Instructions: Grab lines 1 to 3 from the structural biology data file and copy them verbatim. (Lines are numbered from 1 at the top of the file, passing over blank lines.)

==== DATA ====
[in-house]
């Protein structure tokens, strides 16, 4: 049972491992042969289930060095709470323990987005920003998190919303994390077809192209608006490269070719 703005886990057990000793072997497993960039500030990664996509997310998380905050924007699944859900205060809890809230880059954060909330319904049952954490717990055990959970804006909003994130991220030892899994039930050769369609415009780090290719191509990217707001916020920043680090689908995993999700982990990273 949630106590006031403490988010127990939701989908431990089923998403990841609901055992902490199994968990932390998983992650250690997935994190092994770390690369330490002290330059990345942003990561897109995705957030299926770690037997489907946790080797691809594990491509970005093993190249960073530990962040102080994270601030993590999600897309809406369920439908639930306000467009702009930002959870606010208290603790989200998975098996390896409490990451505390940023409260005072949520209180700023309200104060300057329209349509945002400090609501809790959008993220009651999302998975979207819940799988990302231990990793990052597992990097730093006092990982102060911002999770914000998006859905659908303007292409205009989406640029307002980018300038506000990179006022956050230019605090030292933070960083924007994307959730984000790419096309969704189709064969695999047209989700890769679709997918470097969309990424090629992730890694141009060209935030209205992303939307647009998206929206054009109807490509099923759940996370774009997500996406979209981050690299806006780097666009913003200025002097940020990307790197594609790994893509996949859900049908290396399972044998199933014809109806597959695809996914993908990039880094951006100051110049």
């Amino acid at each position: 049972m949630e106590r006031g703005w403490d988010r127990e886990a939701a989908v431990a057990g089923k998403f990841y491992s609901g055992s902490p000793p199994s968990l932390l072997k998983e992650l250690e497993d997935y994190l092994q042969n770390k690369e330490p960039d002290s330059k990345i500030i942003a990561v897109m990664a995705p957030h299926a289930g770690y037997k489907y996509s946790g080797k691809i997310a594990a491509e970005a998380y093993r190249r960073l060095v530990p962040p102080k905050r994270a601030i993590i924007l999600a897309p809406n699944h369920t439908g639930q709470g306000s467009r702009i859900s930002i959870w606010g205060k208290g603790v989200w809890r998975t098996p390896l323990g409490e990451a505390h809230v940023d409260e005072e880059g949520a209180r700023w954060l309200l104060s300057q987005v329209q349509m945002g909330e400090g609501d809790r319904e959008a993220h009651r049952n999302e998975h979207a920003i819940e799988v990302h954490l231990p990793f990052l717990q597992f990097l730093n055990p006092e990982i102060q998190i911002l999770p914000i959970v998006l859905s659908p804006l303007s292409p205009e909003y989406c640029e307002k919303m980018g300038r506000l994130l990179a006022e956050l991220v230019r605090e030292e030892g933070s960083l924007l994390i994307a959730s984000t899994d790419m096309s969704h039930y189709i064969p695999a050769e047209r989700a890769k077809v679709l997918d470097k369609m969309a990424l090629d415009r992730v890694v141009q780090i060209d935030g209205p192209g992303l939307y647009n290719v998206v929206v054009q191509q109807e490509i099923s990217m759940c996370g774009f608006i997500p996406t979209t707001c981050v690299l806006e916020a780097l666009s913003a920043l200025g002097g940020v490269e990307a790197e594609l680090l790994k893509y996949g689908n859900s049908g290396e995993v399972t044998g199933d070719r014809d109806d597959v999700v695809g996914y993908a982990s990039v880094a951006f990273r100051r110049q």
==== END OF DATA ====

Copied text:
[in-house]
């Protein structure tokens, strides 16, 4: 049972491992042969289930060095709470323990987005920003998190919303994390077809192209608006490269070719 703005886990057990000793072997497993960039500030990664996509997310998380905050924007699944859900205060809890809230880059954060909330319904049952954490717990055990959970804006909003994130991220030892899994039930050769369609415009780090290719191509990217707001916020920043680090689908995993999700982990990273 949630106590006031403490988010127990939701989908431990089923998403990841609901055992902490199994968990932390998983992650250690997935994190092994770390690369330490002290330059990345942003990561897109995705957030299926770690037997489907946790080797691809594990491509970005093993190249960073530990962040102080994270601030993590999600897309809406369920439908639930306000467009702009930002959870606010208290603790989200998975098996390896409490990451505390940023409260005072949520209180700023309200104060300057329209349509945002400090609501809790959008993220009651999302998975979207819940799988990302231990990793990052597992990097730093006092990982102060911002999770914000998006859905659908303007292409205009989406640029307002980018300038506000990179006022956050230019605090030292933070960083924007994307959730984000790419096309969704189709064969695999047209989700890769679709997918470097969309990424090629992730890694141009060209935030209205992303939307647009998206929206054009109807490509099923759940996370774009997500996406979209981050690299806006780097666009913003200025002097940020990307790197594609790994893509996949859900049908290396399972044998199933014809109806597959695809996914993908990039880094951006100051110049």
């Amino acid at each position: 049972m949630e106590r006031g703005w403490d988010r127990e886990a939701a989908v431990a057990g089923k998403f990841y491992s609901g055992s902490p000793p199994s968990l932390l072997k998983e992650l250690e497993d997935y994190l092994q042969n770390k690369e330490p960039d002290s330059k990345i500030i942003a990561v897109m990664a995705p957030h299926a289930g770690y037997k489907y996509s946790g080797k691809i997310a594990a491509e970005a998380y093993r190249r960073l060095v530990p962040p102080k905050r994270a601030i993590i924007l999600a897309p809406n699944h369920t439908g639930q709470g306000s467009r702009i859900s930002i959870w606010g205060k208290g603790v989200w809890r998975t098996p390896l323990g409490e990451a505390h809230v940023d409260e005072e880059g949520a209180r700023w954060l309200l104060s300057q987005v329209q349509m945002g909330e400090g609501d809790r319904e959008a993220h009651r049952n999302e998975h979207a920003i819940e799988v990302h954490l231990p990793f990052l717990q597992f990097l730093n055990p006092e990982i102060q998190i911002l999770p914000i959970v998006l859905s659908p804006l303007s292409p205009e909003y989406c640029e307002k919303m980018g300038r506000l994130l990179a006022e956050l991220v230019r605090e030292e030892g933070s960083l924007l994390i994307a959730s984000t899994d790419m096309s969704h039930y189709i064969p695999a050769e047209r989700a890769k077809v679709l997918d470097k369609m969309a990424l090629d415009r992730v890694v141009q780090i060209d935030g209205p192209g992303l939307y647009n290719v998206v929206v054009q191509q109807e490509i099923s990217m759940c996370g774009f608006i997500p996406t979209t707001c981050v690299l806006e916020a780097l666009s913003a920043l200025g002097g940020v490269e990307a790197e594609l680090l790994k893509y996949g689908n859900s049908g290396e995993v399972t044998g199933d070719r014809d109806d597959v999700v695809g996914y993908a982990s990039v880094a951006f990273r100051r110049q």